The Beloved Spousal Equivalent and I finally got around to watching Clint Eastwood’s Gran Torino last weekend. I wish I could remember what the hell was so important that it kept me from seeing it in the theater. This is a wonderful film.
Truly a character-driven thriller, the story is about a bigoted, retired autoworker named Walt Kowalski, played by Eastwood. Walt is a Korean War veteran and Silver Star winner whose wife has just died. He’s one of the few whites left in a neighborhood gradually being overtaken by Hmong immigrants.
This isn’t a book report. If you want to know what happens, rent the movie. There are several reasons this is a good idea. First is Walt. The script goes out of its way (maybe too far) at the beginning to paint him as an unapologetic racist, and he is. Leaving him at that is too simple, as his bigoted opinions don’t completely blind him to what’s right before his eyes. Walt has a gruff sense of humor, and an old-school sensibility about taking care of things, right and wrong. He learns and grows from the Hmong teenagers next door, just as the young priest learns and grows from Walt, though neither would think it possible at the outset.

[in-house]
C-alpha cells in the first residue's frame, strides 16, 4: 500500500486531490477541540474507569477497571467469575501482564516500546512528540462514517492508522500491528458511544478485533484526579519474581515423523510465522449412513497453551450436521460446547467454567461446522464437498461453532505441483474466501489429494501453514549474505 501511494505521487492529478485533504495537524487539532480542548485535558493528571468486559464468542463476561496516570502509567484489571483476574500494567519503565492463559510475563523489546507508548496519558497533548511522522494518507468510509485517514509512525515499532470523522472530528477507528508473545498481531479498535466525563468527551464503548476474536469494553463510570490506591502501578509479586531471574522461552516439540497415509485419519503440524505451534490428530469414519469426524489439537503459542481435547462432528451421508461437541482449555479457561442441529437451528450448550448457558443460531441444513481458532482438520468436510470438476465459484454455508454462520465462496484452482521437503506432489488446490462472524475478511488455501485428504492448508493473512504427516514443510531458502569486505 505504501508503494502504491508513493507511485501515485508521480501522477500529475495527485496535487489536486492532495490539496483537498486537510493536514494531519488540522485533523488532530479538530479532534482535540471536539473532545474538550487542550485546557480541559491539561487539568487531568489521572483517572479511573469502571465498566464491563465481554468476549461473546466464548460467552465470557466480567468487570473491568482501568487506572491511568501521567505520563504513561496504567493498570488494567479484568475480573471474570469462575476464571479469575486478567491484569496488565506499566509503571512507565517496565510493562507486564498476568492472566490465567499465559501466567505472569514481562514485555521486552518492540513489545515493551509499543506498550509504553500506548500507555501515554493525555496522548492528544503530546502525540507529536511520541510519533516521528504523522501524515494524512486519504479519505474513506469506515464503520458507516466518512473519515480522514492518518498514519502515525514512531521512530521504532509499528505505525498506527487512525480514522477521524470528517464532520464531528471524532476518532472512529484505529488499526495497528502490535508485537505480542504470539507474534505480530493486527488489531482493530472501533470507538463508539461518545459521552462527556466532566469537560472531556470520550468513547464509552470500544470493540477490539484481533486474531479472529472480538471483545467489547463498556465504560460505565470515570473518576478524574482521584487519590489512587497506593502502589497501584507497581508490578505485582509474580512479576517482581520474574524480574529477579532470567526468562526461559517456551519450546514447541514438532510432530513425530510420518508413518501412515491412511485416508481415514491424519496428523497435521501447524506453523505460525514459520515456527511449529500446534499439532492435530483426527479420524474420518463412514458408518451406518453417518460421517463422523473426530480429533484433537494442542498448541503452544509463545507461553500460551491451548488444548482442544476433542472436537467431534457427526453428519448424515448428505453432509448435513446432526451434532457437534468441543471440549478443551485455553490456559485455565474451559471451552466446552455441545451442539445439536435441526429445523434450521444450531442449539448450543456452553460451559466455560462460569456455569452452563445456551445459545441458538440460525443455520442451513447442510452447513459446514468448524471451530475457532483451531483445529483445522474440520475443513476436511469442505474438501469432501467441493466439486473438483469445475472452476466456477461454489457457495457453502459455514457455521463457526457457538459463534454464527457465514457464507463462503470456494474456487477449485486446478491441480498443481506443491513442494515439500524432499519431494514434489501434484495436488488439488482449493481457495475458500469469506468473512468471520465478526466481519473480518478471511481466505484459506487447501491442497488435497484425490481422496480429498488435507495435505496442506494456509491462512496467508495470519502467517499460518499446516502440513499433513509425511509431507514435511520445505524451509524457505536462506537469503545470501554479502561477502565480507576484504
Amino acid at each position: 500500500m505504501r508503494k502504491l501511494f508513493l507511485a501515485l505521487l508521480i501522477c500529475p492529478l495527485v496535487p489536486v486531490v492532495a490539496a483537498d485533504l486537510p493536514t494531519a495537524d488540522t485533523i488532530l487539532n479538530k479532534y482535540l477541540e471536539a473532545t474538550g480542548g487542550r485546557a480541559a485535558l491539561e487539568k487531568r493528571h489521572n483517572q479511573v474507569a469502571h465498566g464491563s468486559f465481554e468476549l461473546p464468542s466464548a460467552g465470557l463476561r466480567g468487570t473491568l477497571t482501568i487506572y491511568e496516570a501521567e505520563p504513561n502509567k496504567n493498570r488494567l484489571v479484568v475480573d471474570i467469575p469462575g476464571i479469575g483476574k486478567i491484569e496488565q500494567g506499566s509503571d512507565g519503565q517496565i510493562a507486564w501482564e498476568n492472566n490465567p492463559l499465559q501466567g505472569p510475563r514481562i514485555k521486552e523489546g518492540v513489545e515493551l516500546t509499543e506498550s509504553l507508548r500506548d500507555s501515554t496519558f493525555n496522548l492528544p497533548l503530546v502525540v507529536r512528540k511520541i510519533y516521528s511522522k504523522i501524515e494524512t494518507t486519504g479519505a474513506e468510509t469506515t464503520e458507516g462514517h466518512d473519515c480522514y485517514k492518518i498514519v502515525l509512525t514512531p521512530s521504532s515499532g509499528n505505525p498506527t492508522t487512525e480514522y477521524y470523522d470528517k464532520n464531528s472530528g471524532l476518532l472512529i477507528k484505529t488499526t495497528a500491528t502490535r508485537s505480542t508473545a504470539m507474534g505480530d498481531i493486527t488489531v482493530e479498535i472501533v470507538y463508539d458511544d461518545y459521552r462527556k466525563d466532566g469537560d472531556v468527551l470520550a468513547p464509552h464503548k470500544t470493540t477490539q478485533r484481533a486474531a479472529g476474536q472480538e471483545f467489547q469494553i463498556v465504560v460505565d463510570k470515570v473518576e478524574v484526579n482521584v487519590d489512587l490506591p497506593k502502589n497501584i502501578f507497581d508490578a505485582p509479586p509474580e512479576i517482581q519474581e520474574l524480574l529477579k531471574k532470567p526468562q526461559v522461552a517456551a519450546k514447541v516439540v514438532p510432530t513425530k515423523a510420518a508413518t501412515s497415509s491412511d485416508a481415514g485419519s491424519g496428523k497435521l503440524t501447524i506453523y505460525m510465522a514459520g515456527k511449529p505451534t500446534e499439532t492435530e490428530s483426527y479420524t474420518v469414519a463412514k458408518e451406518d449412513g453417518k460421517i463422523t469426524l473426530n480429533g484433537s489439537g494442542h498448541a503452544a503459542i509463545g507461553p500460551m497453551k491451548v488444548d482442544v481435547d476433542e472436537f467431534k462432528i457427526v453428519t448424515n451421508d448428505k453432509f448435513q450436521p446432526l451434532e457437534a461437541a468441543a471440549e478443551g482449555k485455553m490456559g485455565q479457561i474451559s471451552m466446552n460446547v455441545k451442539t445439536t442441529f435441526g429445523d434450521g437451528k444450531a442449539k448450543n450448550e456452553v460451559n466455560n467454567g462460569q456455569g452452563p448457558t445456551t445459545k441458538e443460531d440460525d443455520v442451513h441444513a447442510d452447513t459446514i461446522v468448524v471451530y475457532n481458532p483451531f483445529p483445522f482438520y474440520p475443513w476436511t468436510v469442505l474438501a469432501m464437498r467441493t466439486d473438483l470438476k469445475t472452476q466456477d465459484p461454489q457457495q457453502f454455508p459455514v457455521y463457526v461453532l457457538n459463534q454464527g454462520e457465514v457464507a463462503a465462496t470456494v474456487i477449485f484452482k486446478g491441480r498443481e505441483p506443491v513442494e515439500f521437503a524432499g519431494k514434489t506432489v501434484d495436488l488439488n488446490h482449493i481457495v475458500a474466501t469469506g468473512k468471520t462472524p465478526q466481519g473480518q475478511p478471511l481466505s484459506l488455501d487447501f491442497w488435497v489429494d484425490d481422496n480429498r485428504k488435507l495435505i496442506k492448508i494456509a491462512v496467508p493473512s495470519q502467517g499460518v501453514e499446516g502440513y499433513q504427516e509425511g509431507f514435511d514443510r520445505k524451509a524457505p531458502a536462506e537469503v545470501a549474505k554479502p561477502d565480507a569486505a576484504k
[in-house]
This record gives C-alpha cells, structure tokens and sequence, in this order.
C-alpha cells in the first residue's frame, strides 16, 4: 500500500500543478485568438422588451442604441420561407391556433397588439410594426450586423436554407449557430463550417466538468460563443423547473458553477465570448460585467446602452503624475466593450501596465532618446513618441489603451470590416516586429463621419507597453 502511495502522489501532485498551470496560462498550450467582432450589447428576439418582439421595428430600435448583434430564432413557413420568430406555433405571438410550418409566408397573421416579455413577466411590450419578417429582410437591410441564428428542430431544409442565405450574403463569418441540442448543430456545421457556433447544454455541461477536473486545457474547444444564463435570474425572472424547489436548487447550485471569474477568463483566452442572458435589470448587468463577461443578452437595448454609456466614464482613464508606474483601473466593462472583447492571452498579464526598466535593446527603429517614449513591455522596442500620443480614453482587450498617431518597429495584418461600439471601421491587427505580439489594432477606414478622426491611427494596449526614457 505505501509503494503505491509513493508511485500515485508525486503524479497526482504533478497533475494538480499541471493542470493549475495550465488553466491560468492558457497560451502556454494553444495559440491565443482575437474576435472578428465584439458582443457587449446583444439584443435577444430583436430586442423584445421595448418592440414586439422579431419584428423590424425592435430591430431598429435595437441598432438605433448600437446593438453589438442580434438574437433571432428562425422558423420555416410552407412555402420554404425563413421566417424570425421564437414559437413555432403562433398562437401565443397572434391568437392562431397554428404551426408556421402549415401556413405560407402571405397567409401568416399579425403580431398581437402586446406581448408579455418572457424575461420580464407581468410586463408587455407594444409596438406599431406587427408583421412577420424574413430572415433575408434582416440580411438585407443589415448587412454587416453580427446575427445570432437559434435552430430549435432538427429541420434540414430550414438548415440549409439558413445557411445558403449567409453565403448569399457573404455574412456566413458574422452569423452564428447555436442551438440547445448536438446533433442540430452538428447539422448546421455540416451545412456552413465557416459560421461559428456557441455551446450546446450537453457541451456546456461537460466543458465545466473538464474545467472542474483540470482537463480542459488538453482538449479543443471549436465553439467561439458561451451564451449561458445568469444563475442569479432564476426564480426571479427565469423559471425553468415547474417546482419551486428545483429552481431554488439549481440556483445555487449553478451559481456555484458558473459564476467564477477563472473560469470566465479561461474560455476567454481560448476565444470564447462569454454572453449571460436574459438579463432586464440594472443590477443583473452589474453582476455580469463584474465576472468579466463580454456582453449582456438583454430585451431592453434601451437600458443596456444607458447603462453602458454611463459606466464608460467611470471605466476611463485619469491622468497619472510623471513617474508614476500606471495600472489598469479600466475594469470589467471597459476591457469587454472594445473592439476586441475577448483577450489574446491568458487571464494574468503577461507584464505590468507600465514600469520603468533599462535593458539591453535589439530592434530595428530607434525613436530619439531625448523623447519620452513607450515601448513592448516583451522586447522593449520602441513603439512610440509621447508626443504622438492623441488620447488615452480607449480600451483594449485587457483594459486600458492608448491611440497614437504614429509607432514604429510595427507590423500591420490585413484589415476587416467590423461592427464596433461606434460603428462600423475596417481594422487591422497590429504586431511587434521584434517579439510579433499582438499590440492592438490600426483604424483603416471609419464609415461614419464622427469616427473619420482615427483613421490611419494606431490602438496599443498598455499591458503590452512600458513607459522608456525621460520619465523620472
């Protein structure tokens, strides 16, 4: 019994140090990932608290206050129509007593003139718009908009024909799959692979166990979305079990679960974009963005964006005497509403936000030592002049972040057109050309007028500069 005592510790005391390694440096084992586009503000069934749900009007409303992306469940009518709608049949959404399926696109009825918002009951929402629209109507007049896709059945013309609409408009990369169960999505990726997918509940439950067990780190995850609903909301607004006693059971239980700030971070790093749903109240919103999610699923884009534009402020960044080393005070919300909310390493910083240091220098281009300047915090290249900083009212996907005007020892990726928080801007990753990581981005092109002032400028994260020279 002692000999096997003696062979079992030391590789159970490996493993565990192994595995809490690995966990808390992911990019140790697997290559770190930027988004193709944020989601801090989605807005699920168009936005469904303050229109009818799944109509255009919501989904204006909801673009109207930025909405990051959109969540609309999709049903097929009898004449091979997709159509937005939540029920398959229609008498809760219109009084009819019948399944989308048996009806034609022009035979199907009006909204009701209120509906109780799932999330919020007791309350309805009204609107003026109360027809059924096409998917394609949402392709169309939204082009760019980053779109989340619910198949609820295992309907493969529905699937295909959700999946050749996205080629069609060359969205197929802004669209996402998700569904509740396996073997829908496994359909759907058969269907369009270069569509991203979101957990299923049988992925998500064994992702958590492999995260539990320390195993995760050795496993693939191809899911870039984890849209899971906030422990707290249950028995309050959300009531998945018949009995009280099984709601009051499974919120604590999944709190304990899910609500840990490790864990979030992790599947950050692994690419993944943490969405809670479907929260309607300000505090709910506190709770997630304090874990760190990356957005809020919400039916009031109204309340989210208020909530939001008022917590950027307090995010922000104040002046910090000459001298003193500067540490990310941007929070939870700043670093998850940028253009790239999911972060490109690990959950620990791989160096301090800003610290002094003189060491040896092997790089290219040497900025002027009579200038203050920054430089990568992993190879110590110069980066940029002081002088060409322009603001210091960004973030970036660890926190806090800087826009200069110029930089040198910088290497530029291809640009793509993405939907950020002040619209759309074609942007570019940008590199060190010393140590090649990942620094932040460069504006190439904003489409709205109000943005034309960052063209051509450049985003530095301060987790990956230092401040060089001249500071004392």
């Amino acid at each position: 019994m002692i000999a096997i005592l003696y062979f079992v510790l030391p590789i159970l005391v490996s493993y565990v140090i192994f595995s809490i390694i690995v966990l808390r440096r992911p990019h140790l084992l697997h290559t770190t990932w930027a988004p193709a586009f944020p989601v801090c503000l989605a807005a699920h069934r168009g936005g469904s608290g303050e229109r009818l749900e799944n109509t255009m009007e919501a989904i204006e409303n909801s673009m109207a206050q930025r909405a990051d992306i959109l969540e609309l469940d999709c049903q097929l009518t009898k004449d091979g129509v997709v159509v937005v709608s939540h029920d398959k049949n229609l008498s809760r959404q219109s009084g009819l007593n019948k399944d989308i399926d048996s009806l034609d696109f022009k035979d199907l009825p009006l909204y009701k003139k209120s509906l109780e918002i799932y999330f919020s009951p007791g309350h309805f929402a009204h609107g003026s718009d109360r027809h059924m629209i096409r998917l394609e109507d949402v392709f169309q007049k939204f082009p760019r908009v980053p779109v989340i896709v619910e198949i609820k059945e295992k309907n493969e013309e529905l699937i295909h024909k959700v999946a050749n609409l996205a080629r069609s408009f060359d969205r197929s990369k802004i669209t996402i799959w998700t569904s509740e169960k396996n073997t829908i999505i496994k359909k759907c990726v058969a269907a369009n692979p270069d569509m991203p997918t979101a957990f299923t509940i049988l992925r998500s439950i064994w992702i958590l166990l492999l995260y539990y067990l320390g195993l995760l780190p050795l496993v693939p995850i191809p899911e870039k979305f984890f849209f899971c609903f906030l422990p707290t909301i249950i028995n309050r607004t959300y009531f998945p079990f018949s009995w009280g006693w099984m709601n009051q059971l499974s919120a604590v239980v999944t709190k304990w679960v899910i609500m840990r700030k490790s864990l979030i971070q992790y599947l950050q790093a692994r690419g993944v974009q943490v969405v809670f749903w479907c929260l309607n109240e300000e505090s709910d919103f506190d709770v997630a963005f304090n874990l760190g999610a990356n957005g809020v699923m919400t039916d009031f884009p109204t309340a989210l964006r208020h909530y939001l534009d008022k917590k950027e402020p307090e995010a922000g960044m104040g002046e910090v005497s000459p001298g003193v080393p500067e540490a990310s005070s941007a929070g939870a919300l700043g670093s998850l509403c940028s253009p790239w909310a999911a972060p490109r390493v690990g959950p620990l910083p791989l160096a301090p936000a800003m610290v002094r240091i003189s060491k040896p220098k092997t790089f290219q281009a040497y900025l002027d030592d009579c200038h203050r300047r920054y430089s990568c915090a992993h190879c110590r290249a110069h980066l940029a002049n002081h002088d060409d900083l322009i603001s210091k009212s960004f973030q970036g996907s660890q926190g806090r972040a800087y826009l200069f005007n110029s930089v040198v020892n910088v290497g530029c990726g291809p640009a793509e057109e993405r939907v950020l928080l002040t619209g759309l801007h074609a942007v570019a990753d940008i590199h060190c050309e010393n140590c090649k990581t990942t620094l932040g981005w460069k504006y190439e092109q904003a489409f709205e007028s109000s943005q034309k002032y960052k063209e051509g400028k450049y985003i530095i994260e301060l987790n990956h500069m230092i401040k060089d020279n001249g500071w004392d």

Gran Torino is also an expertly crafted thriller of the old school. Eastwood the director knows how to build suspense through implied violence. Contrary to his reputation from his Westerns and Dirty Harry films, almost all of the violence occurring off-screen, and there’s not much of that. Once Walt intervenes in a dispute that spills over onto his lawn from next door, the tension is steadily ratcheted up until the climax. You’ll find yourself not really sure what Walt’s going to do until just before he does it, and the impact of his solution will leave you thinking long afterward.
Eastwood is well aware of the power that can be packed into a quiet movie. Humor is well used, and genuinely funny. It’s been a long time since I was so affected by a movie. How Slumdog Millionaire was voted Best Picture and Gran Torino wasn’t even nominated makes it difficult to take the Academy Awards seriously.